A Jewish Exodus from France? Not So Fast
After a wave of terror attacks, and a spike in anti-Semitic hate-crimes, French Jews were said to be fleeing en masse for Israel. But figures released this week by the Jewish People’s Policy Institute indicate the exodus isn’t exactly what it’s cracked up to be. According to the research organization, 5,000 French Jews will make aliyah by year’s end, a 40 percent fall off the 2015 peak of 8,000 and a decline from the 2013 and 2014 rates of about 7,000. In a report submitted to the government, the group attributed the drop to the difficulties new immigrants face in finding work.
Much to the consternation of Zionist leaders, France’s Jews have remained in Europe long after the Holocaust, their ranks swelled to a half-million by immigrants from North Africa. The community today constitutes the largest Jewish population in Europe, and the third-largest in the world. But anti-Semitism, and violence associated with it, has been on the rise. According to historian Deborah Lipstadt, violations against Jews amount to half of the country’s hate-crimes, with 95 percent of them committed by members of France’s burgeoning Muslim community.
That’s led to a media narrative, and numbers to back it, about record numbers of French Jews packing their bags for Israel. Those fears, fanned initially by the Second Intifada, re-emerged four years ago with a massacre at a Jewish day-school in Toulouse and the more recent assault on a kosher butcher-shop in Paris. As the novelist Michel Houllebecq told the Le Figaro newspaper last summer, “There’s a love story between the Jews and France. But it’s a disappointed love at this time, and that’s incredible given the fact that not even the Vichy regime [the war-time, Nazi puppet state] could shake this affection.”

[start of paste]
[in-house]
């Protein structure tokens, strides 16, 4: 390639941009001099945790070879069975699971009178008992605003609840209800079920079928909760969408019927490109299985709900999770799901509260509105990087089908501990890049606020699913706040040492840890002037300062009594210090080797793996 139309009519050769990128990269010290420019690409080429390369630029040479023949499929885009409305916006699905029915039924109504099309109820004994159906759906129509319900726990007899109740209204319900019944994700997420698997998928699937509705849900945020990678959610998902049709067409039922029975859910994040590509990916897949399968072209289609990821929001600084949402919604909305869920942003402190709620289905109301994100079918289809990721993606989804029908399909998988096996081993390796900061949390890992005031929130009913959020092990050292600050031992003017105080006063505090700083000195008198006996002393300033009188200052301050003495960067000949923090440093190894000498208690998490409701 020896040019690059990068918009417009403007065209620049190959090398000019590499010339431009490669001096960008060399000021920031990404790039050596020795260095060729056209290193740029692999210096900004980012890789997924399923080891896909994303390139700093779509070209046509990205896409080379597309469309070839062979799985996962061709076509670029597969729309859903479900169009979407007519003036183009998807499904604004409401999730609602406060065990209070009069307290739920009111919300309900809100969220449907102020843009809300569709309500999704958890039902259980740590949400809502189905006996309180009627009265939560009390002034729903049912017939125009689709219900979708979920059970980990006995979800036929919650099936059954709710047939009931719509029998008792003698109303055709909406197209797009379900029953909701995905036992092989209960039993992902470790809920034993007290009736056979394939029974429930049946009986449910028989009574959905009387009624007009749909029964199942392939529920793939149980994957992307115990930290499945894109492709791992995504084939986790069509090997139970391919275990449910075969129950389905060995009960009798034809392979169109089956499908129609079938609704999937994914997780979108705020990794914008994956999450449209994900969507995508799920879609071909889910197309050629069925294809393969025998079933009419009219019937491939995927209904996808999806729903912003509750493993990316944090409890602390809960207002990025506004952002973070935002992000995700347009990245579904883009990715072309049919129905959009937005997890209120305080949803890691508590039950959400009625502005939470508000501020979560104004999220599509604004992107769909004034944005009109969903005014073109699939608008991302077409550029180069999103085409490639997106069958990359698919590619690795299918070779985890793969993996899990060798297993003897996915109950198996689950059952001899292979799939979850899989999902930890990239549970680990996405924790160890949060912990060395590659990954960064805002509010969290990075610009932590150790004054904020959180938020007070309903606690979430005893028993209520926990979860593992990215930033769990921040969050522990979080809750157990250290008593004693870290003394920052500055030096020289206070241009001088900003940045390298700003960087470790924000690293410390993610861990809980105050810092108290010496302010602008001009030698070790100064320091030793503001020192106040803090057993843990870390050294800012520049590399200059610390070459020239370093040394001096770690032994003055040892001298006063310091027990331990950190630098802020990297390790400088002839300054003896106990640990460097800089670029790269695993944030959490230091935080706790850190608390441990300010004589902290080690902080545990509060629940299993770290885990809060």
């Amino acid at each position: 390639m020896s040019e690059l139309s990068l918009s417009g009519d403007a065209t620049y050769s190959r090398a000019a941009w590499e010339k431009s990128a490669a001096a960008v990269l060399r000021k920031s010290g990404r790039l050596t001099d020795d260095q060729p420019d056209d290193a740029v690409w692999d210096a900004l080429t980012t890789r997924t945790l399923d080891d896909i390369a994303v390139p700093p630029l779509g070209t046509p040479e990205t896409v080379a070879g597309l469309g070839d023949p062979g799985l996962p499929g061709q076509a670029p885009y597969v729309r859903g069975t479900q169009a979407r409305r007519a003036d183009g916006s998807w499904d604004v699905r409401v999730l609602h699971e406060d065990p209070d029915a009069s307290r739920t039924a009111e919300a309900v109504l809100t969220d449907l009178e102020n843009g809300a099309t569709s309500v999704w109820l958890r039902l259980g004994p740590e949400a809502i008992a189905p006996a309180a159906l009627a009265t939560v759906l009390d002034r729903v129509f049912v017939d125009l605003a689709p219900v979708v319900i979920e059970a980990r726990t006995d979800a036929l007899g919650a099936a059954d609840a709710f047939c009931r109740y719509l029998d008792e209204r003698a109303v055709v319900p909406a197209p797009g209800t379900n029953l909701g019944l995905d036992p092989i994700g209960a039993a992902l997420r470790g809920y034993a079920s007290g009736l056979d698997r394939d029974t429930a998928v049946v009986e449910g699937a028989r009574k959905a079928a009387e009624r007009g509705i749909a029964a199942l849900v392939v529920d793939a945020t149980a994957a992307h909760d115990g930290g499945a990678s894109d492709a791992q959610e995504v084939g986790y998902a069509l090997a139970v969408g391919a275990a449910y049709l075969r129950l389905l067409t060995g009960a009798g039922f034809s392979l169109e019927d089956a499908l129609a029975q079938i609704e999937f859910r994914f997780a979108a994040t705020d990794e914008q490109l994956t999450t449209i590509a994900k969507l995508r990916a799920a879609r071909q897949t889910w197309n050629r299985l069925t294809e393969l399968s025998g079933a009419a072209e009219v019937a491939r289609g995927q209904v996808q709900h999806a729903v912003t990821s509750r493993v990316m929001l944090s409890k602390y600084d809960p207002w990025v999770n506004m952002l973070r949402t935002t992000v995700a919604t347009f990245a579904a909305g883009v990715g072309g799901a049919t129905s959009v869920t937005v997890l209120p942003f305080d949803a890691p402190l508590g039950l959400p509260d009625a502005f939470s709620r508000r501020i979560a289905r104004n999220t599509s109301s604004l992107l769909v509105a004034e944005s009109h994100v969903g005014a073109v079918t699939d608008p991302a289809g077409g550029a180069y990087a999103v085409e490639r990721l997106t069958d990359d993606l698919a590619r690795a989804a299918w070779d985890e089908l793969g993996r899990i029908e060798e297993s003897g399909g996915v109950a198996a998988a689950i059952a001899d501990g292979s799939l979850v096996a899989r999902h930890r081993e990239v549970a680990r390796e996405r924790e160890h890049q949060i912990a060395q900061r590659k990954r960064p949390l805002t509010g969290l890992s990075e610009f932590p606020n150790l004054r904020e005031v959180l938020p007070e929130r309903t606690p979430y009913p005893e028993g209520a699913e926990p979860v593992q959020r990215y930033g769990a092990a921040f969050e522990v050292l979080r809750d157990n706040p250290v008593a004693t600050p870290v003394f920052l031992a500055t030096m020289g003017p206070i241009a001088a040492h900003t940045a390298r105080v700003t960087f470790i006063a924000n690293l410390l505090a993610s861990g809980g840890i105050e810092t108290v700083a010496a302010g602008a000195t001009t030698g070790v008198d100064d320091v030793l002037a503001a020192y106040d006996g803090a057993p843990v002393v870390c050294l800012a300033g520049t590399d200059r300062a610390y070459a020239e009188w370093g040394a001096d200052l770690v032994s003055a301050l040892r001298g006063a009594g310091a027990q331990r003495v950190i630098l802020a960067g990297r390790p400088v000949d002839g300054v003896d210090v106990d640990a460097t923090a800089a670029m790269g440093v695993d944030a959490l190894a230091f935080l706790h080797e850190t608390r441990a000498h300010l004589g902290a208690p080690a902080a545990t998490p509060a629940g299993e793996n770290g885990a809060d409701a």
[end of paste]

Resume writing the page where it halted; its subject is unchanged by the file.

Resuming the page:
Despite the buzz, the French immigration story is more complex than it appears. Le Monde ran a feature this August on French Jews returning home after leaving, citing reasons of economics, nostalgia, and obstacles in assimilating. The Jewish Agency, the Israeli government organization that tracks immigration, doesn’t keep numbers for this population, so it’s hard to know how many French immigrants stay. There’s also a phenomenon known as “Boeing Aliyah,” in which French Jews receive Israeli citizenship, living in the Jewish state on the weekends but continuing to work in France.
And whatever the troubles, there are many who could never leave the land of their birth. “If we depart, they’ll have won,” remarked Simone Rodan-Benzaquen, in an interview with Le Figaro on anti-Semitism. “France is a laboratory. Here’s the largest Jewish community in Europe, where the Holocaust occurred, where we grapple with the colonial past. If the Jews leave France, that will send a message to the entire world.”